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Italian Actress Valentina Cortese Passes Away

Italian Actress Valentina Cortese Passes Away

By James Zeruk

Italy’s Dame of Stage & Screen, Valentina Cortese has passed away. Her friend and former manager, Budd Burton Moss, called her “Italy’s Helen Hayes.” 

Mentioned in the many tributes pouring out around the world today is the time that Valentina was up for an Academy Award for Best Supporting Actress for Day For Night (Roger Ebert called it “The best movie ever made about the movies”). But the Oscar went to her friend and fan, Ingrid Bergman for Murder On The Orient Express.

And in her acceptance speech, Miss Bergman addresses Valentina in the audience and sincerely apologized for winning and insisted that Valentina should have won it. But her friend Budd Moss said there was more to the story: “At the Governor’s Ball later that night, Ingrid walked up to Valentina’s table with her Oscar in hand. She placed it on the table in front of Valentina and said, ‘I meant what I said. This belongs to you. And I trust that when I come to visit you in Milan, I shall see it on your fireplace mantle.'”

Budd told me that when he last visited Valentina in Italy, the Oscar was indeed there in her home! Addio, cara signora! 

In Day For Night

Frome Author and Film Historian Eve Golden: Italian actress Valentina Cortese, 96, died on July 10 in Milan. Entering films in 1940, she became a star with 1948’s Les Misérables (playing both Fantine and Cosette) costarring Marcello Mastroianni.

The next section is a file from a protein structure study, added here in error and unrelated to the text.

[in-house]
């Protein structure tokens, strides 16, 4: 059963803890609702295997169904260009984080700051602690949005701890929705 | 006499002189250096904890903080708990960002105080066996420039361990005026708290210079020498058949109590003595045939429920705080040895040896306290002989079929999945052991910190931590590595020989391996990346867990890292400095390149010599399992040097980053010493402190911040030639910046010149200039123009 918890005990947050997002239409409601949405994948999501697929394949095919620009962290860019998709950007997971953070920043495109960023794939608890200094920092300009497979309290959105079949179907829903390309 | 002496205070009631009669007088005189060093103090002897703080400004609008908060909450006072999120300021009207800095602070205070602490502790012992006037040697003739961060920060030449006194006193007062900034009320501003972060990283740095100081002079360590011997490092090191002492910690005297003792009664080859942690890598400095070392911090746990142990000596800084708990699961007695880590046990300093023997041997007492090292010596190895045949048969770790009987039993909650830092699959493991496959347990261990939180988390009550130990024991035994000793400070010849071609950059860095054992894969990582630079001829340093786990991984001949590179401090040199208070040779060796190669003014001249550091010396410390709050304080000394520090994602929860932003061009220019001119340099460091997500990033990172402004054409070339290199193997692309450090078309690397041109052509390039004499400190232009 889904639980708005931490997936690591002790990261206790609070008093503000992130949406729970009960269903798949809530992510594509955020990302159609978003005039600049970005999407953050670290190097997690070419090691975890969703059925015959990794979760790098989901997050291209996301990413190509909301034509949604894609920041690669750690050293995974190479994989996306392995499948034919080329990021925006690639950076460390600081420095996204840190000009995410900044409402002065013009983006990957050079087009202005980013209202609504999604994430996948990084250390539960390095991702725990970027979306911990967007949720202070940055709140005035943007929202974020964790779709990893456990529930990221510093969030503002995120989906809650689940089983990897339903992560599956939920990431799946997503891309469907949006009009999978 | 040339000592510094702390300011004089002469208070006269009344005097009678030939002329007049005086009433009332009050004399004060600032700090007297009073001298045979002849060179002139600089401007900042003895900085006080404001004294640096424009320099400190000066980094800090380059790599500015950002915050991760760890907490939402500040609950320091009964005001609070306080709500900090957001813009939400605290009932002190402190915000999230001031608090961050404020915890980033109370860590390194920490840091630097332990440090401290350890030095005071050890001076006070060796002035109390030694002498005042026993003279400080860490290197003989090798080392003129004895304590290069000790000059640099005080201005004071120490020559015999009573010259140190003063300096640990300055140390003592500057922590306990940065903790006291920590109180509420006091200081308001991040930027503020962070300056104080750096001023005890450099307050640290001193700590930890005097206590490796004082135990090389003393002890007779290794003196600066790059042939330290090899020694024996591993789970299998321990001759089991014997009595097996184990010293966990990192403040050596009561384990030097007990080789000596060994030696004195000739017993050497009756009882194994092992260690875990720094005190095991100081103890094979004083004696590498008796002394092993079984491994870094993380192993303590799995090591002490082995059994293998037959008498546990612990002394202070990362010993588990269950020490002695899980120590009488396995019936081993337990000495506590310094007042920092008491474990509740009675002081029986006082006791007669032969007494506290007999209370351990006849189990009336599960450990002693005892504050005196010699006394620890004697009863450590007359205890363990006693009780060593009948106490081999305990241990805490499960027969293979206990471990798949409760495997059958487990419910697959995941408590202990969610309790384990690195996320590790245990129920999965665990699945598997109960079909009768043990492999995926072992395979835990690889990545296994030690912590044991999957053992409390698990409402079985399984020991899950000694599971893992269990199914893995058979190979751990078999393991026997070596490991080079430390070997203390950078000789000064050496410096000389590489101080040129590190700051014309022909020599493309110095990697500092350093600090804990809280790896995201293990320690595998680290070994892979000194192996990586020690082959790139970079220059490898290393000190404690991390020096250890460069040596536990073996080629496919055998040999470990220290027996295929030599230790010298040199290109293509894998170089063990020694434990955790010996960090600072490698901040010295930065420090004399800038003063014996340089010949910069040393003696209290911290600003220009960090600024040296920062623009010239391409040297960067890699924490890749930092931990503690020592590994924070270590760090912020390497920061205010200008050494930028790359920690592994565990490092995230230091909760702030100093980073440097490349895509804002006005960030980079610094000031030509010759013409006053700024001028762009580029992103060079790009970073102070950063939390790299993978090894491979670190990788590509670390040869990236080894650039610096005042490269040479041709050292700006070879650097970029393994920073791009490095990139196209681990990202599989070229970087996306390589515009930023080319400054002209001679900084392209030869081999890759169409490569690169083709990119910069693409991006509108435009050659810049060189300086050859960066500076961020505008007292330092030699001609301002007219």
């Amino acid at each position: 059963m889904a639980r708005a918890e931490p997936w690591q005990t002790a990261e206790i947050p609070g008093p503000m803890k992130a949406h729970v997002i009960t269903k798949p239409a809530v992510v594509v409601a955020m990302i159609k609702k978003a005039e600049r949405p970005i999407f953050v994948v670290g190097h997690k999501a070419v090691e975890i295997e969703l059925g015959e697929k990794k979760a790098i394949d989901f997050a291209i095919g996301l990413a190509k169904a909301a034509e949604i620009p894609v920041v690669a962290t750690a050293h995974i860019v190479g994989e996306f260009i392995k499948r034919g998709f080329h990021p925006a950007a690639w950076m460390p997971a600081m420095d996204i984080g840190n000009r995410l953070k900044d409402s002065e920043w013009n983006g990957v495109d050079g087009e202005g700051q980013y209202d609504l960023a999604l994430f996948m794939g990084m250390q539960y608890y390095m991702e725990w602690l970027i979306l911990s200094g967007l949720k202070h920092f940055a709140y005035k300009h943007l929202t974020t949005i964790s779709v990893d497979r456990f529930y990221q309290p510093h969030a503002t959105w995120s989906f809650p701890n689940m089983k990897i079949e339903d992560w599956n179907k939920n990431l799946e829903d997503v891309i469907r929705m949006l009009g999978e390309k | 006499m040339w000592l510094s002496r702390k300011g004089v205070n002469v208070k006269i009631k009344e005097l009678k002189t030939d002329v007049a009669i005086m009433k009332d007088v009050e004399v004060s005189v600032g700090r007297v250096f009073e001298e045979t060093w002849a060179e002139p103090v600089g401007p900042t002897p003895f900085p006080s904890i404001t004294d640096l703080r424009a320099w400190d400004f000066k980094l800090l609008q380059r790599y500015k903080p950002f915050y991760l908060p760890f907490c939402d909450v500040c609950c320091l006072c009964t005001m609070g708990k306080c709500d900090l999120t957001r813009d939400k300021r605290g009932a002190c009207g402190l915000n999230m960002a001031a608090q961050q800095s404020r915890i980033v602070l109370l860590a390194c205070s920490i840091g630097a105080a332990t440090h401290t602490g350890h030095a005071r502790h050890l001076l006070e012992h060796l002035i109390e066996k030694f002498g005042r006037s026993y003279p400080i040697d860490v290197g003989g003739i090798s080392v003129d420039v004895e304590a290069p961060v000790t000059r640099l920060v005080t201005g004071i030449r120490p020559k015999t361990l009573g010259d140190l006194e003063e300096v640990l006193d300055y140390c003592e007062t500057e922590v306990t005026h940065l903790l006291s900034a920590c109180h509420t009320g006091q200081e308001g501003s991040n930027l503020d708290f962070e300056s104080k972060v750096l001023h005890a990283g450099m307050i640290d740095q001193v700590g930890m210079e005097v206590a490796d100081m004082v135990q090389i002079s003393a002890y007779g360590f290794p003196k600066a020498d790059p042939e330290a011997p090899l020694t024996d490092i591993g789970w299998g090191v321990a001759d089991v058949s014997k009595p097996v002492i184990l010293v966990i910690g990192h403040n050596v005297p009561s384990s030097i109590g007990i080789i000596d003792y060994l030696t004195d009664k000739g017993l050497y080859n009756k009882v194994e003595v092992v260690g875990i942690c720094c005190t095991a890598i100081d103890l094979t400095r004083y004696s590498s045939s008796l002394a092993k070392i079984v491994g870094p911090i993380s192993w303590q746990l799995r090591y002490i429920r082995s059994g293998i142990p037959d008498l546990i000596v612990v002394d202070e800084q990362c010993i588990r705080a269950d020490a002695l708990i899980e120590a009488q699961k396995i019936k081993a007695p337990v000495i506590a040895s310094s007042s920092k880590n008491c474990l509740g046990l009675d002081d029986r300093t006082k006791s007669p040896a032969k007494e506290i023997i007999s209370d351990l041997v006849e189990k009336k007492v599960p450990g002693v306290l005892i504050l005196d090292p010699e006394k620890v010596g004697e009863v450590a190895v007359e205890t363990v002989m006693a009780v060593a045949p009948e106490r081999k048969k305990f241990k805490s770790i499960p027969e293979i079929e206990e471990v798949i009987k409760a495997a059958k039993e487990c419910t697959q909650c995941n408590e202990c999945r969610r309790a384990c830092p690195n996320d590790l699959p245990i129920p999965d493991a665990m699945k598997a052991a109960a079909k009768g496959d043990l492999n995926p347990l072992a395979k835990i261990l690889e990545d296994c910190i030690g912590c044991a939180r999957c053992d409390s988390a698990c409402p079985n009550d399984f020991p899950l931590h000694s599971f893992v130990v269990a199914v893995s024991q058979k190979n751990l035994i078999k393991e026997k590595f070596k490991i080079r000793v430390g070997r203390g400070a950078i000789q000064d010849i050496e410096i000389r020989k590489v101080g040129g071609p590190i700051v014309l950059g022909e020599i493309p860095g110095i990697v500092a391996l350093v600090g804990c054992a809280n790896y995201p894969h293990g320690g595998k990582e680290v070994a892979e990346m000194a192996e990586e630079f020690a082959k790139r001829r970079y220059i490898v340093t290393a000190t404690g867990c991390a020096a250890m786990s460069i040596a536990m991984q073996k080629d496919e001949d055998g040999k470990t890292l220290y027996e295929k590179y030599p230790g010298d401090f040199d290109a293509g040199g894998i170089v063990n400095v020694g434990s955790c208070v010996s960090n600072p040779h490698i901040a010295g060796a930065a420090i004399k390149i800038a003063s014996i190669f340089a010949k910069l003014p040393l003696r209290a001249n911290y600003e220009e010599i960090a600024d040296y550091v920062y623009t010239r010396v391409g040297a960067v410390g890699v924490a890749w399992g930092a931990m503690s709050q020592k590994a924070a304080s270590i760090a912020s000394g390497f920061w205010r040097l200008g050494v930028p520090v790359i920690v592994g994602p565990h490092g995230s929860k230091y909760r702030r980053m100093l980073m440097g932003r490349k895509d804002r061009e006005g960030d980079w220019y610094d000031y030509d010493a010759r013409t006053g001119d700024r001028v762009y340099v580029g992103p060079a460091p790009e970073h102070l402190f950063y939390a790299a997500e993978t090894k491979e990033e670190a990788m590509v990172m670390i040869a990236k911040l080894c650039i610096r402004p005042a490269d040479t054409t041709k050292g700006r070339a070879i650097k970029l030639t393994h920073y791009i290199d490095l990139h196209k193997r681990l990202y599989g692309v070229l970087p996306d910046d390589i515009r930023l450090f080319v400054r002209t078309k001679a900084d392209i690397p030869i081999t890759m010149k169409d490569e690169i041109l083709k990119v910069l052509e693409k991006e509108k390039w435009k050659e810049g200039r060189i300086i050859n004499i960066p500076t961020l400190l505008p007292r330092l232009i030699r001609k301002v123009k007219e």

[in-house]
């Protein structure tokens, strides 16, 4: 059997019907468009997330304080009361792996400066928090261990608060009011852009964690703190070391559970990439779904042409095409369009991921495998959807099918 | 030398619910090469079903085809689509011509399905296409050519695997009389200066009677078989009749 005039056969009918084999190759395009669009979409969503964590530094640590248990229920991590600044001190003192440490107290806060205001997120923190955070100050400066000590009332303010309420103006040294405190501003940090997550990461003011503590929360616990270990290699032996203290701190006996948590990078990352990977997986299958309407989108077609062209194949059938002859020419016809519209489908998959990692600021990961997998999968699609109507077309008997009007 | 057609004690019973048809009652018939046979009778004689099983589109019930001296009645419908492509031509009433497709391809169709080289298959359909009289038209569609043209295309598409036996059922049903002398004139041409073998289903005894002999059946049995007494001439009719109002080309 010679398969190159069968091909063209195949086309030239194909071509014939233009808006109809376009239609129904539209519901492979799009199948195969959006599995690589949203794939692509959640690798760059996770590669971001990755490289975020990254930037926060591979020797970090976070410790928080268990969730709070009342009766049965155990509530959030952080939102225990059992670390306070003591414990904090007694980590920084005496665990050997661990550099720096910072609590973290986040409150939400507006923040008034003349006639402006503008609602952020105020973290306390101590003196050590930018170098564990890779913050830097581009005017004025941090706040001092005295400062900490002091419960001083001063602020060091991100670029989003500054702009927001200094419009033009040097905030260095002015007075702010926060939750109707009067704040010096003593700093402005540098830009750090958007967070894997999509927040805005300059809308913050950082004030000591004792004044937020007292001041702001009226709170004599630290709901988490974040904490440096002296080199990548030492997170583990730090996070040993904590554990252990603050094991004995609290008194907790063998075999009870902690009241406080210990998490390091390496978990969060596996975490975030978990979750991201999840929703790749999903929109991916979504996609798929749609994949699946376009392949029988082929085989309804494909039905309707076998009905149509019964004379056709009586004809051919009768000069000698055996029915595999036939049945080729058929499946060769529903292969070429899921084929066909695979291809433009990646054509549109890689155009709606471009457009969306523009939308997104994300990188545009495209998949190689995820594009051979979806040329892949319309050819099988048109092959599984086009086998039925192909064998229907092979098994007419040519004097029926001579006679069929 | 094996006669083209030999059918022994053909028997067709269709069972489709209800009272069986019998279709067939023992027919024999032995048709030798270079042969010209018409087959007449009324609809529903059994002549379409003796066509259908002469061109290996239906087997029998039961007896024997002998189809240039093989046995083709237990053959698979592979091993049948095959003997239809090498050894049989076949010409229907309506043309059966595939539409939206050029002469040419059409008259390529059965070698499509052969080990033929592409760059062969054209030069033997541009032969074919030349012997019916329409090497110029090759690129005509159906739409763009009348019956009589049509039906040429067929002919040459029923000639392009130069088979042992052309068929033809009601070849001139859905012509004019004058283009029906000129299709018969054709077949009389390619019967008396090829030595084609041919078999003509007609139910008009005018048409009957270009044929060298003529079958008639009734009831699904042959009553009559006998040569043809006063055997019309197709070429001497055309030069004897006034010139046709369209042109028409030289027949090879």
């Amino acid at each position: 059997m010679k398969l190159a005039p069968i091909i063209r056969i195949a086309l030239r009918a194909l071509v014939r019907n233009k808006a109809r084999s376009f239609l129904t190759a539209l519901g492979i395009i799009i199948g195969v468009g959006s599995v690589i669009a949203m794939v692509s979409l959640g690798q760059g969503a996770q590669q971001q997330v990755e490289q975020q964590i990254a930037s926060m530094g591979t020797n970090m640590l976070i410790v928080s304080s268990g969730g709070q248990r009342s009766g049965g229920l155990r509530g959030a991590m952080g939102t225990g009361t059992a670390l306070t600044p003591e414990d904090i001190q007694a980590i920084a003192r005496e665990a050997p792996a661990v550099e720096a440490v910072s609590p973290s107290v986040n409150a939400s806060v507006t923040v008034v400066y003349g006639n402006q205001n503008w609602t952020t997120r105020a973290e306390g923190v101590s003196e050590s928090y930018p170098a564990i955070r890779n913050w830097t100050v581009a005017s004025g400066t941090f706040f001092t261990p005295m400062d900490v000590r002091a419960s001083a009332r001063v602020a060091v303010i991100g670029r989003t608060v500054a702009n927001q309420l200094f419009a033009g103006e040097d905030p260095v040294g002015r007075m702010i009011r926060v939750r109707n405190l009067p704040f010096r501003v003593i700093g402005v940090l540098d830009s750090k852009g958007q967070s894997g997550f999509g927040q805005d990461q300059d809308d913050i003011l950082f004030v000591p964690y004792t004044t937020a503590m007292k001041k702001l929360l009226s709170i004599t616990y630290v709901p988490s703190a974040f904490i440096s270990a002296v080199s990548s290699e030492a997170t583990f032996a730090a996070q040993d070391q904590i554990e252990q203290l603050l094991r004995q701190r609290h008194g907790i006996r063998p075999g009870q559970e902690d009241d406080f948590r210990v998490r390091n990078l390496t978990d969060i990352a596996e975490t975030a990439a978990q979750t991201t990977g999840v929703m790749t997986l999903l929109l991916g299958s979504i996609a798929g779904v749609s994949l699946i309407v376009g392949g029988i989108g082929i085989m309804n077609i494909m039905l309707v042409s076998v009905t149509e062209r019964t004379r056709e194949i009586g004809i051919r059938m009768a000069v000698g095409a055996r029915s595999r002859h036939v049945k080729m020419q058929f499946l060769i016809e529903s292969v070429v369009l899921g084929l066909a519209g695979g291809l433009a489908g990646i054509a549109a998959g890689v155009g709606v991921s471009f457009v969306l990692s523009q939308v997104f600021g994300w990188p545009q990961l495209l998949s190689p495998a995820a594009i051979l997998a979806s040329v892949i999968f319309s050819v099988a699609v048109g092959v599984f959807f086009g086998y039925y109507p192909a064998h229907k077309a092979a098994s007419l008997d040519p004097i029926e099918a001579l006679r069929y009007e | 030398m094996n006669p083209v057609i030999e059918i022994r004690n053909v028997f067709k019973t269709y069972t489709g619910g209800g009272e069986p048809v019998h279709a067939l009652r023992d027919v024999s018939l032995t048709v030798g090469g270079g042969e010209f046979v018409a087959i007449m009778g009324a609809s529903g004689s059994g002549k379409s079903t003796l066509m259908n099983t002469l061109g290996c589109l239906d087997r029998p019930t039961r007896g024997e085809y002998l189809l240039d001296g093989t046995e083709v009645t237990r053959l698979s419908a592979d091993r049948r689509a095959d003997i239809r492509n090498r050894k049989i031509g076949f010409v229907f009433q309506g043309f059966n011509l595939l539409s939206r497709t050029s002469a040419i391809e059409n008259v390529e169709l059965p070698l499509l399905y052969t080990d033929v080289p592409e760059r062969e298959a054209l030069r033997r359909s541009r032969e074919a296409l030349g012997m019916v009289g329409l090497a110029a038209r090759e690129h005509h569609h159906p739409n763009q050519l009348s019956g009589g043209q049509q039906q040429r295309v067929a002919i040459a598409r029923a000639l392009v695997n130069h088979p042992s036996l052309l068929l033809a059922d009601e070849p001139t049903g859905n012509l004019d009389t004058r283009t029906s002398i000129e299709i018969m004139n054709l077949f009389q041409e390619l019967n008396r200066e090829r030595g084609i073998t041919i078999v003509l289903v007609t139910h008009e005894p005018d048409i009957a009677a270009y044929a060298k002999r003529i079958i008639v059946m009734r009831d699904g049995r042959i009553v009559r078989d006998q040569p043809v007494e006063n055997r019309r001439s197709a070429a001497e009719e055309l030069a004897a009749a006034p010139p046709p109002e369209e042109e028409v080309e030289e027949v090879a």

Hollywood came calling, of course, and she appeared in The Glass Mountain, Thieves’ Highway, The House on Telegraph Hill, The Barefoot Contessa and a handful of other US films. 

But Cortese worked mostly in Europe, with such directors as Federico Fellini (Juliet of the Spirits), François Truffaut (Day for Night), Franco Zeffirelli and even Terry Gillam (The Adventures of Baron Munchausen).

The Adventures of Baron Munchausen with Robin Williams.

She was married (from 1951-60) to actor Richard Basehart. Cortese recently recalled her Hollywood years as “Lights and shadows, like all things. I remember the endless array of cocktails in the homes of famous actors who would become friends. You could see Orson Welles, always with his glass of whiskey and hunting for producers; Walt Disney, and even Thomas Mann, who had finished his exile from America exile. Especially in the beginning it was nice.”

She remembered meeting Marilyn Monroe at an awards ceremony: “She looked like a cloud of whipped cream.”

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